So when our day-of coordinator offered to make our flowers for us, I jumped at the opportunity. She has a wholesale flower permit and access to the flower market at Pike Place, and I have realistic expectations about what she can do with my admittedly small flower budget.
Here’s a little bit of flower inspiration to brighten your day (and hold me over until I can see what our options are in person!).
Wedding Flowers: Finding a Last Minute Wedding Vendor
Guess what, bees? The Eels are two months out from our wedding and still do not have a wedding florist. That wedding stress I was talking about earlier? Yeah, some of it is totally self-inflicted. It’s our last major vendor to book, and I just haven’t gotten around to doing it yet. Flowers were always toward the bottom of the priority list for our wedding, and we set a budget of $2,000.
Rewind to January 2016 when I met with our first potential vendor and they quoted me a jaw-dropping $8,500. As someone who doesn’t even want her fiancé to spend $20 on a Costco bouquet of flowers, I would never have even considered this in the realm of possibility. I immediately nixed this vendor because: Know your audience. I felt that this vendor didn’t even consider our budget and my floral desires. They eventually contacted me again and were able to lower their proposal to half of the original proposal, but something about that smelled fishy and it wasn’t because we’re eels.
I’m excited about all my projects, but I really think this dried flower guestbook turned out awesome! I just love the aged look and beauty of the flowers. However, let’s address a few things before we start. I used a very elementary pressing method in this tutorial. You’re welcome to try out more advanced methods. I was told wax paper is a good way to ensure your flowers will come up easily and won’t ruin the pages of the book. I didn’t use wax paper and my flowers came right up, but they did leave their mark on the book.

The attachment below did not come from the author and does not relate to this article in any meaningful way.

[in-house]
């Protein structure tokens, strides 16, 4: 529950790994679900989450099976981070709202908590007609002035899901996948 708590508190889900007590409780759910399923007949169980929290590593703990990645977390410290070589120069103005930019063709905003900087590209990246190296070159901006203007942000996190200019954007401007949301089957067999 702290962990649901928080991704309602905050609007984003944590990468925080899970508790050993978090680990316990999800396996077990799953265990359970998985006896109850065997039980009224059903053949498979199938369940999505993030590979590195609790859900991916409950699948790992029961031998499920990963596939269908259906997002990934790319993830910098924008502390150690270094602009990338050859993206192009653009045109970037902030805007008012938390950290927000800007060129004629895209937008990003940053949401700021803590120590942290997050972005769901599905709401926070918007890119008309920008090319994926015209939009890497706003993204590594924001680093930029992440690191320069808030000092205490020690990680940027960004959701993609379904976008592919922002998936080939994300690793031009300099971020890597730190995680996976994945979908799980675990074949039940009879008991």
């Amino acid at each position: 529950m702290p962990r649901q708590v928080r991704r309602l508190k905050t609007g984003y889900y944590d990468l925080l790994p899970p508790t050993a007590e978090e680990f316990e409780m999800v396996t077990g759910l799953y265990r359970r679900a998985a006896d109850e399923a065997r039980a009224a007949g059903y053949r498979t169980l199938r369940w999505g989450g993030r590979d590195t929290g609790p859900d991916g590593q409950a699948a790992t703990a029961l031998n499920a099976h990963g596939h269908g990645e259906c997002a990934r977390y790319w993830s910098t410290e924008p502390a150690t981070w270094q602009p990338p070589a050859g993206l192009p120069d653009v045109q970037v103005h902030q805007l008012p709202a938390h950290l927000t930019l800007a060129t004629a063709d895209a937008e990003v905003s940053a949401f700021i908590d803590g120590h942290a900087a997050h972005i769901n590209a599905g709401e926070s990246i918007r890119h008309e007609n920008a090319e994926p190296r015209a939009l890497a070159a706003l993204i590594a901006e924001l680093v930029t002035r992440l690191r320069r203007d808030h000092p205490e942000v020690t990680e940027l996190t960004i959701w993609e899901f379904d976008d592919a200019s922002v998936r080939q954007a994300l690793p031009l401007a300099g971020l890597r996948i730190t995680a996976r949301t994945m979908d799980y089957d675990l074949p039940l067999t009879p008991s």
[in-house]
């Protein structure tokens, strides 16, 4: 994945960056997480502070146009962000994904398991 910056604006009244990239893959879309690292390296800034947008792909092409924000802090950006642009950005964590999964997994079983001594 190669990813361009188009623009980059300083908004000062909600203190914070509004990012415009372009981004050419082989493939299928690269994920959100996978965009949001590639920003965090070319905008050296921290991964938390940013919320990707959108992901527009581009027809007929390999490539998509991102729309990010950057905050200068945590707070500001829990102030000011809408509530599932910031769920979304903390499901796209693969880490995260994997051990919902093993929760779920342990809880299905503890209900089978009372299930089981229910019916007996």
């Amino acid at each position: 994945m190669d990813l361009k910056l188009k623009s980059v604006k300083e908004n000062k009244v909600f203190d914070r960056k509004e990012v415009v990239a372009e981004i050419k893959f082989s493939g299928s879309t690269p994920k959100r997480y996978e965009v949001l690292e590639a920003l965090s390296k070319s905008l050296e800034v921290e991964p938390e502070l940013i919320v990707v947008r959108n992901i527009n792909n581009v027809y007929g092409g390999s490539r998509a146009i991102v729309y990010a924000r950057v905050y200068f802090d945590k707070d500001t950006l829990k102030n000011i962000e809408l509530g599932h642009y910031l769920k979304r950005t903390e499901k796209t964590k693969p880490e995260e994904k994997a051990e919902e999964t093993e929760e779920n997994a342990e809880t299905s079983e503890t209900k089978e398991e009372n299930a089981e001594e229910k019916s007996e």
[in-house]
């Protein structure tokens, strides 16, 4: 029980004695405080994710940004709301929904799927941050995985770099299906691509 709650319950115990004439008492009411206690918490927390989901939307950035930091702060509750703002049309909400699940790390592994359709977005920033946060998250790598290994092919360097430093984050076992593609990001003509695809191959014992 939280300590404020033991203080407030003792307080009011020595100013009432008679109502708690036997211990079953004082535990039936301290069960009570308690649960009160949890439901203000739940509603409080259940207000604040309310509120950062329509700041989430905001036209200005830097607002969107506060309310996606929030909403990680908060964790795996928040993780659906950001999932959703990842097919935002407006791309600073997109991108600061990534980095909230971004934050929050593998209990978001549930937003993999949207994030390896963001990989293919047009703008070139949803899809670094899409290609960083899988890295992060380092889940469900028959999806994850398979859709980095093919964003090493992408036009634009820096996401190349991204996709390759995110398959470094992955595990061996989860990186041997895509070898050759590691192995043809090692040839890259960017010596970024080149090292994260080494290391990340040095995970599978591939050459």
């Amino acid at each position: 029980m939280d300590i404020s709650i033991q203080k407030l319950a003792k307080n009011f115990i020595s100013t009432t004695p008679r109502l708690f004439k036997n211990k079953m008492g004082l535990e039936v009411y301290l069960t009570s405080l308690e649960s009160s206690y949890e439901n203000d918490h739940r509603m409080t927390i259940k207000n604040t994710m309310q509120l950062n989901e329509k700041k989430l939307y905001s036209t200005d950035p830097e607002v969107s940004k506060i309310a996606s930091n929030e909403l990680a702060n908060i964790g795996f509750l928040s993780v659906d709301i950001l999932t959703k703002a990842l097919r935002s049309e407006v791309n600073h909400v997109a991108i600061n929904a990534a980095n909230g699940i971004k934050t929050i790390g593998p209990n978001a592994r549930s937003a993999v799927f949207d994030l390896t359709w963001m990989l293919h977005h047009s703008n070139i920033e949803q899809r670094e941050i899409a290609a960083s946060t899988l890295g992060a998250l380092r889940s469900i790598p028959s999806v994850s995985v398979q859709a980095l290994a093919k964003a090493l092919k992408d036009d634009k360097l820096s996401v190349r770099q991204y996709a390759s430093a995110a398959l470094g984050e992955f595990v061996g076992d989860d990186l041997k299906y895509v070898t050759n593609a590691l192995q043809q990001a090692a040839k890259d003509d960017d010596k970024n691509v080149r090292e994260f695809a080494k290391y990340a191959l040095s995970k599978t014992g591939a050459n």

I would suggest using an old heavy book that you don’t mind marking up a bit. Also, most of the lilacs I pressed turned brown because of their high water content. I’m not sure if letting them dry for a day before pressing would have helped or not, but it might be worth a try with those flowers that don’t press well. One more thing: I used hot glue mainly because I love hot glue. It worked extremely well, but be careful with it. It’s so easy to burn yourself, especially working with these small flower parts. So now that we’ve got the intro out of the way, we can get started.
So, you’re having a bohemian style wedding? I feel like this style is very trendy right now, which is great if you’re on a budget because it can be done pretty cheaply! It’s also easy to make bohemian crafts look fancy (like something from Anthropologie). I’m not promising Anthropologie store windows (if you don’t know, they’re extremely artsy and cool). But! I do promise that this bohemian bouquet will have a casual, “anything goes” vibe.
In this bohemian-inspired wedding bouquet, I’ve chosen to use flowers I cut myself. My cousin lives in the country and has a beautiful assortment of greens and spring flowers, and she was kind enough to let me use them. However, if you’re going this route as well, my advice is to either wait until the last minute to cut your plants, or do it no sooner than the day before and keep them in water. Be realistic if you do this. Some flowers will hold up better than others. For instance, I noticed the ferns I picked faded almost instantly. Of course, if you get your flowers wholesale, shipped and preserved, then you don’t have to worry.